Change of pace: Learning naturally!

Learning to read in their own pace helps to accelerate children’s learning.

Children are natural learners. They take their own time to crawl, to walk and to talk. Some walk early, some talk late. And if given suitable autonomy and guidance, children will easily explore their world on their own and pursue the things they are interested in.

Let us examine some methods to adapt and parameters to observe in order to nurture this natural learning process.

Step by step approach

We all have different talents, and the pace at which each child grasps things is fundamentally different. Right from learning to speak to picking a new language, to exploring and showing curiosity, reaching out to someone for assistance, each of these activities indicates children’s diverse levels of preparedness. Hence, be patient when your child is learning and allow her to work at her own pace.

Focus on your own goal

In a world that thrives on competitiveness, it’s always easy to fall into the trap of comparisons. However, the fact is some may find learning to read easier than others. At the same time, others may be great in social communication at an early age but take longer to read and write. Some may have a flair for writing from the beginning and race ahead with this one aspect of their learning but struggle to count. Some may be very comfortable with picking rules of a sport they love but may take their own time understating the rules of arithmetic. Each one has a place in their own developmental continuum. Be patient and focus on their steady progress.

Diverse learning styles in children

Children not only learn at different rates, but they also have different strengths and weaknesses. That’s why one’s progress can differ by weeks or even months among peers of the same age. Hence, instead of viewing every child through the same lens, we can appreciate their individuality. I have known parents who became quite stressed when their children didn’t start to speak in speculated time; however, showed good progress once they started to speak.

Everybody is different

Accepting and appreciating the individual’s differences begins at home, followed by classrooms and surroundings. Educators play a big role in nurturing students, given the diverse and fragmented education landscape. By focusing on developing a child’s strengths instead of fixing her deficiencies, we can celebrate her unique personality.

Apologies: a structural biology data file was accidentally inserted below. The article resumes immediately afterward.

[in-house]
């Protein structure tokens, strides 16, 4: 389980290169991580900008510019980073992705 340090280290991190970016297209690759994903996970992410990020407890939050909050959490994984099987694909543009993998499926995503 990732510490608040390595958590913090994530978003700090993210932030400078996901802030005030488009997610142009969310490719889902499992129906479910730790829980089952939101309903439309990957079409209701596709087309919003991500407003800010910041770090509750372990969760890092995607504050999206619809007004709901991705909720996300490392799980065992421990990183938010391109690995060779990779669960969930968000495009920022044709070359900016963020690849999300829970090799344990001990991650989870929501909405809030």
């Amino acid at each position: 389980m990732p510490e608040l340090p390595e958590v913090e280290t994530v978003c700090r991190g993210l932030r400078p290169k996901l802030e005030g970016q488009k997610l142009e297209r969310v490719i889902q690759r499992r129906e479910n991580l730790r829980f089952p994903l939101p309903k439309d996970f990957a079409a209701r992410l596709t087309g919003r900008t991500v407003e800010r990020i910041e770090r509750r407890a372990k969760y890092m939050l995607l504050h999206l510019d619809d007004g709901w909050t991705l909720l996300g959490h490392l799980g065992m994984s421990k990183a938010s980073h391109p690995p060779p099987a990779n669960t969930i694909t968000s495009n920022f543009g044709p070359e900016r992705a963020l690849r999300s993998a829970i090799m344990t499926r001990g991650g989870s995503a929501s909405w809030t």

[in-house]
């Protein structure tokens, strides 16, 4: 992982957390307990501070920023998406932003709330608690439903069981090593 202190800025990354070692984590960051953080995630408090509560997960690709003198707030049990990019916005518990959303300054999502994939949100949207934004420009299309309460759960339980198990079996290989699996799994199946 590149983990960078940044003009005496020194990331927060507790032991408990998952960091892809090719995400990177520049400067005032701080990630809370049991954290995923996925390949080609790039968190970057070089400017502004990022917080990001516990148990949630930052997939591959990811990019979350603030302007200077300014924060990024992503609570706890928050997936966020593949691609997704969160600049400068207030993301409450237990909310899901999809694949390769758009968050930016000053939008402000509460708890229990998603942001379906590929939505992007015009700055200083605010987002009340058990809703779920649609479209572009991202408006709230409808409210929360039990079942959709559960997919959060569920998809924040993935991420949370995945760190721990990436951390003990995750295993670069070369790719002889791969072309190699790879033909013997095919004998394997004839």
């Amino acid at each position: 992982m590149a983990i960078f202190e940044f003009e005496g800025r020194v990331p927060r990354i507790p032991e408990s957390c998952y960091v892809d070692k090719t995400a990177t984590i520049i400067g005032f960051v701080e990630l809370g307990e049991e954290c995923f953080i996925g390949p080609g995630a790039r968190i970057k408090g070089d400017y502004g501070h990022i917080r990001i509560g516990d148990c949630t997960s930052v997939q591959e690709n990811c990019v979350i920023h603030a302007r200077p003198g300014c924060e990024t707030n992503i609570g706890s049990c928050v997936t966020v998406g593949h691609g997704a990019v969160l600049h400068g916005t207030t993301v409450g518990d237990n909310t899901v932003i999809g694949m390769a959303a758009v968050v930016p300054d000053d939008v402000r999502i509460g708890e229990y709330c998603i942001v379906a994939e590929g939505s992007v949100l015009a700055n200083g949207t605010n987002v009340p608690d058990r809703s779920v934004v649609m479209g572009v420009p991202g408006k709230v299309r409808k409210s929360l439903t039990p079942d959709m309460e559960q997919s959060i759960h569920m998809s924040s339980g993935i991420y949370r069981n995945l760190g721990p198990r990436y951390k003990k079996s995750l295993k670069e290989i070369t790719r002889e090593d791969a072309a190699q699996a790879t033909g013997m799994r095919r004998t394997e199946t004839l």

On the other hand, back at home and in society, while children go through major physical and mental changes, and hit roadblocks or obstacles, parents must help them with complex tasks, while encouraging them to run their own race. This will go a long way in finding out their keen interests by valuing and nurturing their individuality.

Role of Technology in self-paced learning

Adding tech in learning models: blended learning, a combination of online and traditional classroom instruction helps students to progress at their own pace. A study says that this model is even more effective for students from very different backgrounds with varying levels of knowledge and English-speaking abilities.

Meanwhile, several online learning portals have the potential to re-individualise the education experience. Supporting children as they learn at their own pace is important for development at their young age. Machine Learning (ML) can play a big role in personalising the learning experience for individual students and redesigning assessments. While it (algorithms) can predict the strengths and weakness of a student in a particular subject, her learning pace and understanding level, Artificial intelligence (AI) can track students’ mental steps and modify the feedback, lessons and explanations to promote self-regulation and self-monitoring.


Children develop at their own pace. Learning to read is one the most fascinating experience that every parent would like to see. And given the flexibility, motivation, and liberty to read and learn in their own style can bring 360-degree growth in children’s learning.


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Parimita Krishna

Parimita is a media professional and has been working in the overarching space of editorial and content-driven strategies. She is also a member of IEEE, an editorial contributor to Getty Images and a volunteer. Her endeavour over the period has been to work with underprivileged communities with a mission to up-skill individuals on digital literacy to create a sustainable environment, and work on the positive social and economic impact for them. She volunteered for the United Nations as an SDG Advocate to promote awareness about quality education and climate changes and its consequences at various levels. She is also a part of a nonprofit orgnisation.

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